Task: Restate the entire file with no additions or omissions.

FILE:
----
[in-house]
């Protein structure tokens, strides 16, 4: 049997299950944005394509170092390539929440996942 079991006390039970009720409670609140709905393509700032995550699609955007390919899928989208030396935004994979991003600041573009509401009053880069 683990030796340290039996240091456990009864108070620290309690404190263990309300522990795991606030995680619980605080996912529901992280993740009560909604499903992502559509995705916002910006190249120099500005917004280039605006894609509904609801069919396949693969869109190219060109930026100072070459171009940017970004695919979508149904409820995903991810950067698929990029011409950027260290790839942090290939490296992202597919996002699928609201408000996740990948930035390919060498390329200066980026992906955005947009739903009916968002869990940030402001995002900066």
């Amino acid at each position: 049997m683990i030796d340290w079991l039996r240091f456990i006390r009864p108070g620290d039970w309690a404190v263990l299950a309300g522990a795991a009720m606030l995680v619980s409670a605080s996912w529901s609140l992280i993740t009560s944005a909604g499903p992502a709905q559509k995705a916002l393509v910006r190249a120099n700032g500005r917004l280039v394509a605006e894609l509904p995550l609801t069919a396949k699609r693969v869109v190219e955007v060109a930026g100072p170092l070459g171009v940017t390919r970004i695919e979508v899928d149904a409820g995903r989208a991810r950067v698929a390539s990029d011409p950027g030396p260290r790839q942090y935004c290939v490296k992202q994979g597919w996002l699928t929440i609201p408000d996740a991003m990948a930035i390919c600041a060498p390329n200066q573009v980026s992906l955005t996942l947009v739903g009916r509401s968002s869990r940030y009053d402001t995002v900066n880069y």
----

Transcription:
[in-house]
């Protein structure tokens, strides 16, 4: 049997299950944005394509170092390539929440996942 079991006390039970009720409670609140709905393509700032995550699609955007390919899928989208030396935004994979991003600041573009509401009053880069 683990030796340290039996240091456990009864108070620290309690404190263990309300522990795991606030995680619980605080996912529901992280993740009560909604499903992502559509995705916002910006190249120099500005917004280039605006894609509904609801069919396949693969869109190219060109930026100072070459171009940017970004695919979508149904409820995903991810950067698929990029011409950027260290790839942090290939490296992202597919996002699928609201408000996740990948930035390919060498390329200066980026992906955005947009739903009916968002869990940030402001995002900066």
């Amino acid at each position: 049997m683990i030796d340290w079991l039996r240091f456990i006390r009864p108070g620290d039970w309690a404190v263990l299950a309300g522990a795991a009720m606030l995680v619980s409670a605080s996912w529901s609140l992280i993740t009560s944005a909604g499903p992502a709905q559509k995705a916002l393509v910006r190249a120099n700032g500005r917004l280039v394509a605006e894609l509904p995550l609801t069919a396949k699609r693969v869109v190219e955007v060109a930026g100072p170092l070459g171009v940017t390919r970004i695919e979508v899928d149904a409820g995903r989208a991810r950067v698929a390539s990029d011409p950027g030396p260290r790839q942090y935004c290939v490296k992202q994979g597919w996002l699928t929440i609201p408000d996740a991003m990948a930035i390919c600041a060498p390329n200066q573009v980026s992906l955005t996942l947009v739903g009916r509401s968002s869990r940030y009053d402001t995002v900066n880069y």